On Telling People What to Do

I go back and forth on this topic often, as I have not quite figured out the answer to this question of management and relationships. The thesis is that “humans do not like being told what to do.” Or do they? It is this question that I wrestle with, and one that is increasingly relevant in my life as I interact with more and more people, across a wide range of personal and professional settings.

My previous view, as I had written about, is that it is often best (as a general rule) to avoid telling people what to do. People should decide for themselves…people like to think on their own! They have ego! They have their own opinions they want to form!

But perhaps the wisdom of the crowd states otherwise. Perhaps the crowd lives under mimesis and really just copies and learns from everyone else anyways.

Perhaps we — the crowd — are all looking for the guidance of a shepherd. That shepherd often lives a bubble or step outside of our circle. We base an incredible, perhaps underrated amount of our decisions on trying to impress said “group leader.” This figure could be a role model, a friend, a friend’s friend, a celebrity, etc. This figure sets the norms and tones of “what is cool” and “important in my life.”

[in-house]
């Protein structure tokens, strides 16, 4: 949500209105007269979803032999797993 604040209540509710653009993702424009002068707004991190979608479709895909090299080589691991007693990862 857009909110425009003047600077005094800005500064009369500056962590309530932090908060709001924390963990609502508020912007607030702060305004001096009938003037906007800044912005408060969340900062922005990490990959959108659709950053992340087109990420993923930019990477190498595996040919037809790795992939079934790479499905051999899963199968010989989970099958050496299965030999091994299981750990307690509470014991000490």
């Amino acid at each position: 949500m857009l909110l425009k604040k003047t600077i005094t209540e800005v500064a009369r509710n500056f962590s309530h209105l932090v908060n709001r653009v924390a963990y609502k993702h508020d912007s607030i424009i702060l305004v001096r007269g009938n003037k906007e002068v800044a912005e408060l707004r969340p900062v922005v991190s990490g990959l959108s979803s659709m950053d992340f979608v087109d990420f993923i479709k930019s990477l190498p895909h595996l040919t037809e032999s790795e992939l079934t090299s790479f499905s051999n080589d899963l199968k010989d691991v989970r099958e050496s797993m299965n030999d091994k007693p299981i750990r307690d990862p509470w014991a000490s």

I return to the prompt: “should you tell people what to do?” I still think on a micro-level, the answer to this question is no. Ask people questions, not feed them answers. Even if you are right, it will be far less valuable than said person figuring it out on their own. And the good news, you are often wrong anyways!

But on a macro-level, I do think it is important to understand the power of group thinking, the power of ideologies and religions, and the understated power of group dynamics.

People want things. They want a mission. They want a purpose.

I think that force…a quiet one…is so incredibly powerful in determining so many aspects of the world.

We have satiated that desire with manufacturing jobs and endless newsfeeds of lackluster information…perhaps there is something more meaningful out there?


Originally published at Jordan Gonen.